All of us can relate to the embarrassing situation of having an urgent need to pee during or after swimming. But most of us were too embarrassed to even talk about it or discuss it with the doctor. Well first of all, it is completely NORMAL for this to happen and there is a legitimate medical reason behind it. If you’re worried that your bladder is problematic then read on and find out the science behind this and what you can do about it.
Your Bladder Has Done Nothing Wrong
First off, it’s not your fault. The reason why this happens has nothing to do with you. It all depends on the water’s temperature. The colder the water, the higher diuresis ( a medical term for increased urination) for you. What happens is called ‘cold immersion diuresis’.
The Science Behind This
This is basically a step-by-step breakdown of what happens.
1. The cold water leaches the heat of the blood vessels that lie near the skin surface.
2. The blood vessels constrict, and hence there is decreased flow of blood in the body’s extremities in a bid to conserve heat.
3. This prompts a quick increase in blood pressure.
4. The body responds to this by compensating for the increased arterial blood pressure by relieving itself of liquid.
5. The quickest and easiest way for your body to do this is to pee.
As a result, it can get uncomfortable for most people. Without practice, some may even find it impossible to urinate in the cold water. Others, when they leave the water, feel the need to urinate has increased a hundredfold as the muscles of the body are finally allowed to relax.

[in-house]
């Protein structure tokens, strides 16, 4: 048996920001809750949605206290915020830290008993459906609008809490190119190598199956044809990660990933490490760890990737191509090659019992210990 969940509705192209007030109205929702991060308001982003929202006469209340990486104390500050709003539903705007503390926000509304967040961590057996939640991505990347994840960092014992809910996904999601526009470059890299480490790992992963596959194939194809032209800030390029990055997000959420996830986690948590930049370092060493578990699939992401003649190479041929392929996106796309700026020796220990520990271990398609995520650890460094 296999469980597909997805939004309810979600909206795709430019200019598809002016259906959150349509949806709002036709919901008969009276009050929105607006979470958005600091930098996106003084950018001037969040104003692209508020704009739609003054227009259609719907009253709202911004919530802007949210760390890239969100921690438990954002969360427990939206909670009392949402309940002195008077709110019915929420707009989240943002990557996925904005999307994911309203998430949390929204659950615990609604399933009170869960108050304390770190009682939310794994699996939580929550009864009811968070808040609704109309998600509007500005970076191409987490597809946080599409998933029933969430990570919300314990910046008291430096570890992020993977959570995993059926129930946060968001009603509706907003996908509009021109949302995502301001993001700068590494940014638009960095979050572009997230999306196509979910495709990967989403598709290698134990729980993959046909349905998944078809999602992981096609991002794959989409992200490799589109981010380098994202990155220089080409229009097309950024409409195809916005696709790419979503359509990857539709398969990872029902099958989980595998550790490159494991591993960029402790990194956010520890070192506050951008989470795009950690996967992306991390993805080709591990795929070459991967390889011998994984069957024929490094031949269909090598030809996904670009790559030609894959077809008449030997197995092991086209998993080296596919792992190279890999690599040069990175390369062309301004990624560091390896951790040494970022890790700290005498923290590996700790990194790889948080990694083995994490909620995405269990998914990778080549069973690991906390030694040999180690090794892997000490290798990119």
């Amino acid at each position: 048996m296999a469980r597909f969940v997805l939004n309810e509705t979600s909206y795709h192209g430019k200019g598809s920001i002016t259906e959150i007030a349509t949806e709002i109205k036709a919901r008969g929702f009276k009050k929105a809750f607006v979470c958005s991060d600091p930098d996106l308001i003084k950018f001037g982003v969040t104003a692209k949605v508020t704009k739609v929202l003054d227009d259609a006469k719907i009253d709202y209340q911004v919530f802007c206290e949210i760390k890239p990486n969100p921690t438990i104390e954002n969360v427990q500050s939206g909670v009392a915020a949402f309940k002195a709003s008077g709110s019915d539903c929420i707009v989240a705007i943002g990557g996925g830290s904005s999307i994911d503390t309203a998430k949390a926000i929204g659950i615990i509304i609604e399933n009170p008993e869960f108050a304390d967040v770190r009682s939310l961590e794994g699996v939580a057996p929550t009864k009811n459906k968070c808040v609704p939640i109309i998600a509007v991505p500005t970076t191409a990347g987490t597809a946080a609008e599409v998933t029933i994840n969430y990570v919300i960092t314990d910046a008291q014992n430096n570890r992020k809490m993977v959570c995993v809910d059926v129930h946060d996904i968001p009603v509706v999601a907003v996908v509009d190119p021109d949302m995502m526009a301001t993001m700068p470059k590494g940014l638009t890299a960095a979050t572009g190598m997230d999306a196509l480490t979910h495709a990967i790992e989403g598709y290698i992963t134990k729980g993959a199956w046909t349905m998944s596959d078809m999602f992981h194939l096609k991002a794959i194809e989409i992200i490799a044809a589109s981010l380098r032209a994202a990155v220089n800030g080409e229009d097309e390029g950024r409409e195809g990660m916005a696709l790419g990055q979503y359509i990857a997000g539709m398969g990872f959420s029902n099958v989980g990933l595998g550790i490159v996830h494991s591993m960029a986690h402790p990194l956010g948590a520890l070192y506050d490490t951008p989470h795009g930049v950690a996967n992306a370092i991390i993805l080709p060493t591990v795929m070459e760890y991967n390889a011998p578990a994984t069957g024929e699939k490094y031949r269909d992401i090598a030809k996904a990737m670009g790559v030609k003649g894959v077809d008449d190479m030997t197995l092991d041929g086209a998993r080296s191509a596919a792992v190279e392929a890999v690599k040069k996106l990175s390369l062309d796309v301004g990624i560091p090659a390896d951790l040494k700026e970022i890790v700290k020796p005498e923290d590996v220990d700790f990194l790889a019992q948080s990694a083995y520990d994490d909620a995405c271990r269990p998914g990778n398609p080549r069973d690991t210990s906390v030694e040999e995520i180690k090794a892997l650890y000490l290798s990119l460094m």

What Happens In A Swimming Pool
This phenomenon is not just related to cold water. Most of us have faced this in public or private swimming pools because pool water although warmer than the sea is still way cold than the normal human temperature. Plus,when you leave a warm pool to go to a cooler place like the changing area or the shower, you may feel sudden goose-pimples on your skin and an overwhelming desire to pee, for the same reason outlined above.
What Should You Worry About
There is a major consequence to this and that’s dehydration. What happens with marathon swimmers who are crossing the English Channel for instance, is that their food consists of liquid carbohydrates. Generally, your body needs one litre of water per hour, and as a result of this ‘cold immersion diuresis’, the liquid that is processed by the kidney instead of returning to the body is stored in the bladder. Furthermore the cold suppresses the production of vasopressin hormone or ADH which in turn is supposed to suppress diuresis. The swimmer is forced to urinate more and the body requires more water to make up for the mild dehydration.
So if you have an urgent urge to pee during or after swimming, realize that what happens is a natural bodily response and that there’s nothing wrong with you. In order to ensure optimum performance, adequate hydration is a must. Try to consume beverages that have water, glucose and electrolytes in them. Share this information with your friends and placate their doubts too!
Featured photo credit: Ed Gregory via stokpic.com